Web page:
Policy Characteristics for the Prevention of Workplace Bullying Anteceded by Heterosexism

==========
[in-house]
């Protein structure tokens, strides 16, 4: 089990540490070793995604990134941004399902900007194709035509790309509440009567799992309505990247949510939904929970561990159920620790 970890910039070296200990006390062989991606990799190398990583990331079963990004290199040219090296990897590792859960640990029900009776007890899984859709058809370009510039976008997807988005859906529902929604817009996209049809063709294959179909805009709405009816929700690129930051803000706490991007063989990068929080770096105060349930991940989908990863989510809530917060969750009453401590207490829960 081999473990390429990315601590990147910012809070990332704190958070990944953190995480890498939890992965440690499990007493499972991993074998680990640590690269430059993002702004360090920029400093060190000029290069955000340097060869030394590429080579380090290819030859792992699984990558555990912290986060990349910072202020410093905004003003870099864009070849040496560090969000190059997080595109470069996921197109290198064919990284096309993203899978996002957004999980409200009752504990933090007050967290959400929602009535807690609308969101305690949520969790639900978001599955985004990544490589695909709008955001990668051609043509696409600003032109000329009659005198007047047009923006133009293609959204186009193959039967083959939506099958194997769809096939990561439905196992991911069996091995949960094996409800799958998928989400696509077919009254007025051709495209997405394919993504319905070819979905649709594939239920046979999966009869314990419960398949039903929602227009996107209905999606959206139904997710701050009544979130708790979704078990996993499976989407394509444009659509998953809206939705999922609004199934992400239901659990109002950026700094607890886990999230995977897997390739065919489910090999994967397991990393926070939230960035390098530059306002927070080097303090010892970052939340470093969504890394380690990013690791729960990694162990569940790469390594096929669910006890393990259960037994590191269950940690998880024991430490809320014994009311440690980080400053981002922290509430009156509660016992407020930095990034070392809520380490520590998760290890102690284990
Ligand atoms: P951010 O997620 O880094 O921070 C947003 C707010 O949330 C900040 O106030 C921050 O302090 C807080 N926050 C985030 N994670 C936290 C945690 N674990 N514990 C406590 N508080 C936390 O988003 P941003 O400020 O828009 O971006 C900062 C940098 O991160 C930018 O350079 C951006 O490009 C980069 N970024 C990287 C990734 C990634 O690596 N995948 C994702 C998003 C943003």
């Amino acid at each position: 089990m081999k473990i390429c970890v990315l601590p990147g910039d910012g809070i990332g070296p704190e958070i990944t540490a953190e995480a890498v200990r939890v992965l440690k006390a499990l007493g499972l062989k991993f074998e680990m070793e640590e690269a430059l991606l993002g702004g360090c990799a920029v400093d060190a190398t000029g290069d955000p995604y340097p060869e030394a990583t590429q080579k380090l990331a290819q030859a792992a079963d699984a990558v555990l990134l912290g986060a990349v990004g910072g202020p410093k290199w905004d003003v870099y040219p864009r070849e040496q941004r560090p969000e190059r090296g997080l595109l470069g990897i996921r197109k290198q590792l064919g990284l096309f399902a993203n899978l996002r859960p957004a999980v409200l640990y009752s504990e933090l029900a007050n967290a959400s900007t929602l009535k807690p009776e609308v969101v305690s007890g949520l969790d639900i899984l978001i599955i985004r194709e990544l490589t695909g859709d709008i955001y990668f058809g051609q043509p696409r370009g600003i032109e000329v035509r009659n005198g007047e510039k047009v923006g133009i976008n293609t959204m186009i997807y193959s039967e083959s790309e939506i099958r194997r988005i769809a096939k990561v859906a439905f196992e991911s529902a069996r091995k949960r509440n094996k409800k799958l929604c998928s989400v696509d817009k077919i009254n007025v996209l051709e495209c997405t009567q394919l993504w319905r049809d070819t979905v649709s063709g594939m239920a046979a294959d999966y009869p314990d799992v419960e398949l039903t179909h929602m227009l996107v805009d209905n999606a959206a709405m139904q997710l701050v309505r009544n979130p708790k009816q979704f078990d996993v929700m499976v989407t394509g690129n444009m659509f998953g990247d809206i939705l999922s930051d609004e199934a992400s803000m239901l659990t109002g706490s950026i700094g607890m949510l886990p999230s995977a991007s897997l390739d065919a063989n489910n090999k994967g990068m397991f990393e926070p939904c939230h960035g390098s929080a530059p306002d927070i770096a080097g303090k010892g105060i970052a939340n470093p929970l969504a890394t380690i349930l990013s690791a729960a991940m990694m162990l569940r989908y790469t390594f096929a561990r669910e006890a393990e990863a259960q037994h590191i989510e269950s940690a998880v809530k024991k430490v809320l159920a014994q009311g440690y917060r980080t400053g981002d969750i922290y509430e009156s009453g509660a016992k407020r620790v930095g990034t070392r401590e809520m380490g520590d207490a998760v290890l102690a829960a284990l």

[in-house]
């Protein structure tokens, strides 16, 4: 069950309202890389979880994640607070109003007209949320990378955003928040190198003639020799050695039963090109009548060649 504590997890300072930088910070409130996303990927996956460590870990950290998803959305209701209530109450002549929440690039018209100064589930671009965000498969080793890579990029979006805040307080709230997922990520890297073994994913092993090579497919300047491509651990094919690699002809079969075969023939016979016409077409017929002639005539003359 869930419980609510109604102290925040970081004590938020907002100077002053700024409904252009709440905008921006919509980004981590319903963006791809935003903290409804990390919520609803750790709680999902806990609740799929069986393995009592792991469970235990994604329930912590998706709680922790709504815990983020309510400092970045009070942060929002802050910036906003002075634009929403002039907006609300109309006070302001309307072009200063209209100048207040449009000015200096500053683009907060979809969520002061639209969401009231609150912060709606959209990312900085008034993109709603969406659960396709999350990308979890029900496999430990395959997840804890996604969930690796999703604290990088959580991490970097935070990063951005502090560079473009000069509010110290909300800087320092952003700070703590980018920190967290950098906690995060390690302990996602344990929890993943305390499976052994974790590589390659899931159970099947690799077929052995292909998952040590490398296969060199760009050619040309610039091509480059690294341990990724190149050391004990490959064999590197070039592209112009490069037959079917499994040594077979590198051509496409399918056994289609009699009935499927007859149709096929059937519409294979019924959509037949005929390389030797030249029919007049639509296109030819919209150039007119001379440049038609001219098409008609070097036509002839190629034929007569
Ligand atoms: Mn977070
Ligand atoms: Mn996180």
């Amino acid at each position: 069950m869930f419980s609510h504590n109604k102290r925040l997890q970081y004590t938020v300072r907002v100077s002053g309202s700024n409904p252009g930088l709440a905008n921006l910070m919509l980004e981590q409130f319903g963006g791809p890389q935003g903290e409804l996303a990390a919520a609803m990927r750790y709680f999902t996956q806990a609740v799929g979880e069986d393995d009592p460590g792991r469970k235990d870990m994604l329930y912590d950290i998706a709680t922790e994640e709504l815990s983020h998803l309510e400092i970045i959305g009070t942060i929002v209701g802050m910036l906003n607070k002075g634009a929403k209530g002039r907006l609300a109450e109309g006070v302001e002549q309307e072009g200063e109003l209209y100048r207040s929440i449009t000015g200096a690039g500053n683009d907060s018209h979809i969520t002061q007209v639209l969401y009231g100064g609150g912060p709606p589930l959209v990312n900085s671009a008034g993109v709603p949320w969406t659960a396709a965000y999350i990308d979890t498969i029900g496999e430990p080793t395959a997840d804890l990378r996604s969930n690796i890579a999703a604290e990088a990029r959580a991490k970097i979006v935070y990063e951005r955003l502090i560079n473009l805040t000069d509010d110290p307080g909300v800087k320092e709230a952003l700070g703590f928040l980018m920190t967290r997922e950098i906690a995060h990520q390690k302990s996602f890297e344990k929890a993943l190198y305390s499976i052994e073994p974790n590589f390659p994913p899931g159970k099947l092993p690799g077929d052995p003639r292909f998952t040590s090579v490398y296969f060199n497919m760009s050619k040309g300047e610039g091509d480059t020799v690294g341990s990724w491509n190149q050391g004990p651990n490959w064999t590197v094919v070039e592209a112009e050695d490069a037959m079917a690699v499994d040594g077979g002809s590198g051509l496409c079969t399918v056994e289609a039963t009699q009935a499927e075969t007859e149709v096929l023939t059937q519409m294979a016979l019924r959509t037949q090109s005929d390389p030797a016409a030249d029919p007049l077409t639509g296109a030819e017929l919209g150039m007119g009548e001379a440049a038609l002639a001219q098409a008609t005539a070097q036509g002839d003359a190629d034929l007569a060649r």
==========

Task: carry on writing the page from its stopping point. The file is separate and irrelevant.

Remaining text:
Since the 1969 Stonewall riots in New York City, LGBTQ individuals have orchestrated a significant movement toward equality; however, heterosexism, and workplace bullying are still prevalent concerns for LGBTQ workers. This is important because workplace bullying has been found to cause psychological and physical illness, and been found as a cause for reduced organizational effectiveness. Therefore, the purpose of this Delphi study was to build consensus about organizational diversity practices or policies that can help to diminish the risk of workplace bullying. Following the theoretical foundations of status inconsistency theory, social identity theory, procedural justice theory, and heteronormativity theory, the research questions for the study examined what characteristics of current diversity policies can and should organizational leaders use, and what practices or policies organizational leaders must address to diminish the risk of workplace bullying of LGBTQ employees. The study employed a manual constant comparative analysis, measurement of median scores, and ranking measurements to analyze data collected through a three round Delphi study of human resource and diversity experts. Cronbach’s Alpha was measured to determine study reliability. Based on 26 items with consensus, the expert panelists further conceded on seven top recommendations. This study contributes to social change by helping inform organizational leaders, politicians, advocacy groups, and scholars on recommendations to help safeguard the mental and physical health of employees, safeguard the operational effectiveness of an organization, and reduce workplace bullying of LGBTQ and other marginalized employees.
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